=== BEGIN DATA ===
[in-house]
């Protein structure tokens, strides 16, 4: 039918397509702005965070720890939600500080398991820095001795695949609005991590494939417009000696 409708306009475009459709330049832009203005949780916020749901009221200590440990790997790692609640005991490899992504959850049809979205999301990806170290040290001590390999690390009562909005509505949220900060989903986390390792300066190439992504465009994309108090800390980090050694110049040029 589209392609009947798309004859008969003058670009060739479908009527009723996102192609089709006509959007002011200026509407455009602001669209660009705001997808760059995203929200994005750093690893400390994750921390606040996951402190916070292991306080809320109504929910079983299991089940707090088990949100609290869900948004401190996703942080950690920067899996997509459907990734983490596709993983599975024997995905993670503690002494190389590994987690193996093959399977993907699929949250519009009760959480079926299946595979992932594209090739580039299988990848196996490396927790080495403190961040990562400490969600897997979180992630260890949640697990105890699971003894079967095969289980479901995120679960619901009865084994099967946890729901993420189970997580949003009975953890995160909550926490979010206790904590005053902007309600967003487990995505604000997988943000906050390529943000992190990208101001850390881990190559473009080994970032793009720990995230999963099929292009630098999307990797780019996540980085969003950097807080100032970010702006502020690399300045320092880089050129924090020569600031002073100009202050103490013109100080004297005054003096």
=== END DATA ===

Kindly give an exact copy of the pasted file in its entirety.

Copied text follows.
[in-house]
């Protein structure tokens, strides 16, 4: 039918397509702005965070720890939600500080398991820095001795695949609005991590494939417009000696 409708306009475009459709330049832009203005949780916020749901009221200590440990790997790692609640005991490899992504959850049809979205999301990806170290040290001590390999690390009562909005509505949220900060989903986390390792300066190439992504465009994309108090800390980090050694110049040029 589209392609009947798309004859008969003058670009060739479908009527009723996102192609089709006509959007002011200026509407455009602001669209660009705001997808760059995203929200994005750093690893400390994750921390606040996951402190916070292991306080809320109504929910079983299991089940707090088990949100609290869900948004401190996703942080950690920067899996997509459907990734983490596709993983599975024997995905993670503690002494190389590994987690193996093959399977993907699929949250519009009760959480079926299946595979992932594209090739580039299988990848196996490396927790080495403190961040990562400490969600897997979180992630260890949640697990105890699971003894079967095969289980479901995120679960619901009865084994099967946890729901993420189970997580949003009975953890995160909550926490979010206790904590005053902007309600967003487990995505604000997988943000906050390529943000992190990208101001850390881990190559473009080994970032793009720990995230999963099929292009630098999307990797780019996540980085969003950097807080100032970010702006502020690399300045320092880089050129924090020569600031002073100009202050103490013109100080004297005054003096």